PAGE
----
post #6 of 26
Lambskin is lamb leather without the wool coat. Shearling is the whole skin including the wool which has been sheared.
post #7 of 26
^ This. True shearling coats are amazingly warm. They are also heavy as sin. Some things to look for:
1) Density of the fleece. Has it been sheared properly so that it is uniformly thick? And how thick is it? I've seen some shearling that was clipped to about 3/8" in height and others that was 3/4." makes a difference in how warm the coat is and how easy it is to wear.
2) Skin quality. Is the exterior of the coat properly tanned? I've had a bargain shearling where one of the hides started peeling after one cleaning. Not good.
3) Finishing. Seams and edges can be finished in a number of ways or left raw. What is your preference?

Frankly, I love shearling coats and have owned few over the years but, unless you are dealing with seriously cold weather (below freezing for weeks at a time) my guess is that you will find them too warm. A classic Irving is intended for being inside an open, unpressurized aircraft at altitude dealing with temps that can hit -40 F plus wind chill. They look great but are virtually useless for most people.
post #8 of 26
What determines the stiffness of the finished coat? Is is the thickness of the skin? I've seen shearlings that will stand by themselves and ones that you could roll into a pillow.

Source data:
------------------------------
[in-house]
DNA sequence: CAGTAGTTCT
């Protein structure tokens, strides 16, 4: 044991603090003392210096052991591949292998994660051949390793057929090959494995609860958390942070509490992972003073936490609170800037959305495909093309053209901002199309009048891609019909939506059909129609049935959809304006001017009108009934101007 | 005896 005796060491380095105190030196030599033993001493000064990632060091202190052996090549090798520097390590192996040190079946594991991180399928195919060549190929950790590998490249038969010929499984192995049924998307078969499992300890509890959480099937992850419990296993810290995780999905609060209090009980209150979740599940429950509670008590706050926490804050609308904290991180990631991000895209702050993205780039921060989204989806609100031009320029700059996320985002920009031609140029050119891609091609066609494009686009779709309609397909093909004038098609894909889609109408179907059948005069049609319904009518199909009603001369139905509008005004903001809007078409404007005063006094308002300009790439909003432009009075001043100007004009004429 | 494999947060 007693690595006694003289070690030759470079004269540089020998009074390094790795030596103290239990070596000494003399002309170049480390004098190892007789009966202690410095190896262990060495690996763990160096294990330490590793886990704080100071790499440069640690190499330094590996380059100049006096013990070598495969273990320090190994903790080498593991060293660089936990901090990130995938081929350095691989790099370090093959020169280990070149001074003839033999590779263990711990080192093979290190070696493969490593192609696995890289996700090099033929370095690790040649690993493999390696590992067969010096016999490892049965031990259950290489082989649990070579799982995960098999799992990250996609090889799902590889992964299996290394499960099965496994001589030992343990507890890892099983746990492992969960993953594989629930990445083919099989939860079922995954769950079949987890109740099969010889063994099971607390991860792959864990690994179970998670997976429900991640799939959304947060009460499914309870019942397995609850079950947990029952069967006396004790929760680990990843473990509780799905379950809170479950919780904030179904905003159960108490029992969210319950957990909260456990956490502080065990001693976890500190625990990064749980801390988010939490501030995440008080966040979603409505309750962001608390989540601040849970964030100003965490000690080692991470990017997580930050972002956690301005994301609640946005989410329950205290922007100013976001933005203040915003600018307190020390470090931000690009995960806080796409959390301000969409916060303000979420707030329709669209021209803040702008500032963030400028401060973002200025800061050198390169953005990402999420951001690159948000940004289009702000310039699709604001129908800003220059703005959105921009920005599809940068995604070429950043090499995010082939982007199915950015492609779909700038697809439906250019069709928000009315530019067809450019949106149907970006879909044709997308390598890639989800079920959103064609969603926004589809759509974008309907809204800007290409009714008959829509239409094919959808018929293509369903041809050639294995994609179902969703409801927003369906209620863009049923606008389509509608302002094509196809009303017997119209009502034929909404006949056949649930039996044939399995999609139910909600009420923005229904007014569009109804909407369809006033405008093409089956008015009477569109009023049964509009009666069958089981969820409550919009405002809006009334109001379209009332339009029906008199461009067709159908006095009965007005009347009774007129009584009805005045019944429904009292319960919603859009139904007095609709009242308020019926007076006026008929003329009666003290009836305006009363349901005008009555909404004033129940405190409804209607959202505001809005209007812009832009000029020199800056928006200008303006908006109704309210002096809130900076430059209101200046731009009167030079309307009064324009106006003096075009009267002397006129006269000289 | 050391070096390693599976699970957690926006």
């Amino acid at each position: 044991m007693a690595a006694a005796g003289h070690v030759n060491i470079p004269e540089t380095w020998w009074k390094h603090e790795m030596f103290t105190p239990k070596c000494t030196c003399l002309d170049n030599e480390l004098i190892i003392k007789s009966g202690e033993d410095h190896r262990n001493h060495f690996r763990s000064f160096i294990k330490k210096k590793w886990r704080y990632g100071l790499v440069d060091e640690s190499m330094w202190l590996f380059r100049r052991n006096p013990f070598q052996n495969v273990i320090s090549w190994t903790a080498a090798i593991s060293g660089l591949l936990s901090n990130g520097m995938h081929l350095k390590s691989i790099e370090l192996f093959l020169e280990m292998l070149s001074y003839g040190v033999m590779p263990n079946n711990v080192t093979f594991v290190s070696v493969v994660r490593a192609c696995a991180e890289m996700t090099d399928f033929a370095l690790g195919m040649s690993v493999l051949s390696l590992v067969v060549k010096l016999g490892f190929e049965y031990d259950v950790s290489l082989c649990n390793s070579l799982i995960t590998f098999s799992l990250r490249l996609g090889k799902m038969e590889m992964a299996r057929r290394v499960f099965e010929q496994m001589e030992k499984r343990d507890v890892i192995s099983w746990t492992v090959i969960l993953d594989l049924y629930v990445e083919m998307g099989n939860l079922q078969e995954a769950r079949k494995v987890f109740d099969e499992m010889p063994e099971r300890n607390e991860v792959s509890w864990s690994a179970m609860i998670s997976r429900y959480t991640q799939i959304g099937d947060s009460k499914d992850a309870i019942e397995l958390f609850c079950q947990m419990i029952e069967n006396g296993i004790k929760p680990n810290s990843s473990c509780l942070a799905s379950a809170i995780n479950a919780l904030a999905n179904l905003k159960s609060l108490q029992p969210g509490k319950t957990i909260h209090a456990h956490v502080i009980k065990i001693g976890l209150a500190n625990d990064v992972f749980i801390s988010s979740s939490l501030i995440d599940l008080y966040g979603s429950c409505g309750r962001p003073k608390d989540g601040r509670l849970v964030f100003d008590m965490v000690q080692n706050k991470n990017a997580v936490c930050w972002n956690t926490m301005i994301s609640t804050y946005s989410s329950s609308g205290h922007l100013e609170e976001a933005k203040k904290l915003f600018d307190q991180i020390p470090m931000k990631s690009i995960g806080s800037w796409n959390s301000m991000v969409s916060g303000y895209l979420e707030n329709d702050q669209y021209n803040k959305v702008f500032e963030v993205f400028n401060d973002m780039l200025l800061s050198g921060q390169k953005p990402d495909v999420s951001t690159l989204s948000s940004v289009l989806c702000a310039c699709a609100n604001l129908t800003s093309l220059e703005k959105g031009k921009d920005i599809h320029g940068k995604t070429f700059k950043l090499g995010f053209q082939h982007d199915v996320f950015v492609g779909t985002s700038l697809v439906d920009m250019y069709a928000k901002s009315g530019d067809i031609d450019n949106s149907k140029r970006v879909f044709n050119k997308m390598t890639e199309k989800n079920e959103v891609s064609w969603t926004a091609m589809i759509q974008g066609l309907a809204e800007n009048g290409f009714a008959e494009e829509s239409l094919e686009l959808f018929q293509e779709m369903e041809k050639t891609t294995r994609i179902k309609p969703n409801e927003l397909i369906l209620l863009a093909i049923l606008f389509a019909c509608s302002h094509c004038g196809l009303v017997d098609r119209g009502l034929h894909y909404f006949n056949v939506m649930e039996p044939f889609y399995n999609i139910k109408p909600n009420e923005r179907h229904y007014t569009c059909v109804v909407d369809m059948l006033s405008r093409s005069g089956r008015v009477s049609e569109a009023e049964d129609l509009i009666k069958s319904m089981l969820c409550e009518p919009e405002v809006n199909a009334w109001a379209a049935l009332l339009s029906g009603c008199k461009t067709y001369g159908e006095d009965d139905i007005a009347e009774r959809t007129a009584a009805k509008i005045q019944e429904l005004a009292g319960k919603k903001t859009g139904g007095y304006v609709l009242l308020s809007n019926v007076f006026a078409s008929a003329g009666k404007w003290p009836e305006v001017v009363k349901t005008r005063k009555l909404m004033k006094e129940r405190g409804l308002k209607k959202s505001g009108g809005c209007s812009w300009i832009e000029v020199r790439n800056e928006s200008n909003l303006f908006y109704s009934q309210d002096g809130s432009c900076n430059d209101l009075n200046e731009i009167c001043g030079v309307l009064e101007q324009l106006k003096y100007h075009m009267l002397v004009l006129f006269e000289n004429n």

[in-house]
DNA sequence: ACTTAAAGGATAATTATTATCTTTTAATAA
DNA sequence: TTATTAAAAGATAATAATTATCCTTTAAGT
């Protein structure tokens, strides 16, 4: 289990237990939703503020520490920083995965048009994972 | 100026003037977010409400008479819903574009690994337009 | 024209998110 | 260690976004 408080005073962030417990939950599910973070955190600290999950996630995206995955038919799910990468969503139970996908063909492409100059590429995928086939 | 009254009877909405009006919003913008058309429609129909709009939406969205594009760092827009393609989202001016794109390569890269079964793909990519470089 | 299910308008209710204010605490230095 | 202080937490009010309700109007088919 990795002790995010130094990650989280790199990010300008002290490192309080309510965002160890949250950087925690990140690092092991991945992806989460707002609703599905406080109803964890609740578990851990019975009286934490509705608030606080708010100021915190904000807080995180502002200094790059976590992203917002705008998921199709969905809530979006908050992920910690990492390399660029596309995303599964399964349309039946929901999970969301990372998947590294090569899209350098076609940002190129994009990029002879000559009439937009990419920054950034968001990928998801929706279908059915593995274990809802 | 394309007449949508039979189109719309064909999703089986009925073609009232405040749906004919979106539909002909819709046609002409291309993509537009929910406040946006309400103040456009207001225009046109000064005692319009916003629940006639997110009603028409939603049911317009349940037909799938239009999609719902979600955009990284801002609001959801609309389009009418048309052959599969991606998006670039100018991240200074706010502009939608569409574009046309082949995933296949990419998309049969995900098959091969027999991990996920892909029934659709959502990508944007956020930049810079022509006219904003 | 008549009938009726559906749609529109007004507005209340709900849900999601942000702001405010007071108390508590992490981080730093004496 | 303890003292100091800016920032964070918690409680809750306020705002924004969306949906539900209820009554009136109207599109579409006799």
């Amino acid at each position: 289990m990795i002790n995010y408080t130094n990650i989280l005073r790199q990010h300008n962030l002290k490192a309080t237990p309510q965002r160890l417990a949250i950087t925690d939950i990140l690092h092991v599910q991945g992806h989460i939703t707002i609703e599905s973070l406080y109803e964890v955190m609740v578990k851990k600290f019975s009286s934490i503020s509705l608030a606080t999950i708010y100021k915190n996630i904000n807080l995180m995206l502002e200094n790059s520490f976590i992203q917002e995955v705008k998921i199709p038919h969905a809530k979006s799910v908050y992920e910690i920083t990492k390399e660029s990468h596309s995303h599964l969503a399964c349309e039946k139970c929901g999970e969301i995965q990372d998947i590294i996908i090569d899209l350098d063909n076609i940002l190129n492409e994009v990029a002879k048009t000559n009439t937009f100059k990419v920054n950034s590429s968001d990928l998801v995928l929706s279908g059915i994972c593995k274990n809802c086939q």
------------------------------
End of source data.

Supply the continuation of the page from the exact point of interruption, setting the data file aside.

post #9 of 26
Amazing how 95% of shearling coats are so damn ugly. Why is it so hard to design something that looks decent, particularly when wasting an expensive animal hide?
post #10 of 26
Quote:
Originally Posted by sammyyummy View Post
Im confused about shearling as opposed to lambskin.
I went to a store that advertised a shearling lambskin. The sales associate told me the cuffs, collar and some other area of the coat were the only shearling; elsewhere its lambskin or sheepskin. Arent they the same?

Quote:
Originally Posted by alliswell View Post
What determines the stiffness of the finished coat? Is is the thickness of the skin? I've seen shearlings that will stand by themselves and ones that you could roll into a pillow.

Quote:
Shearling - a yearling sheep before its first shearing.

http://en.wikipedia.org/wiki/Glossar...heep_husbandry

Quote:
Shearling is a sheepskin or lambskin pelt that has gone through a limited shearing process to obtain a uniform depth of the wool fibres for a uniform look and feel.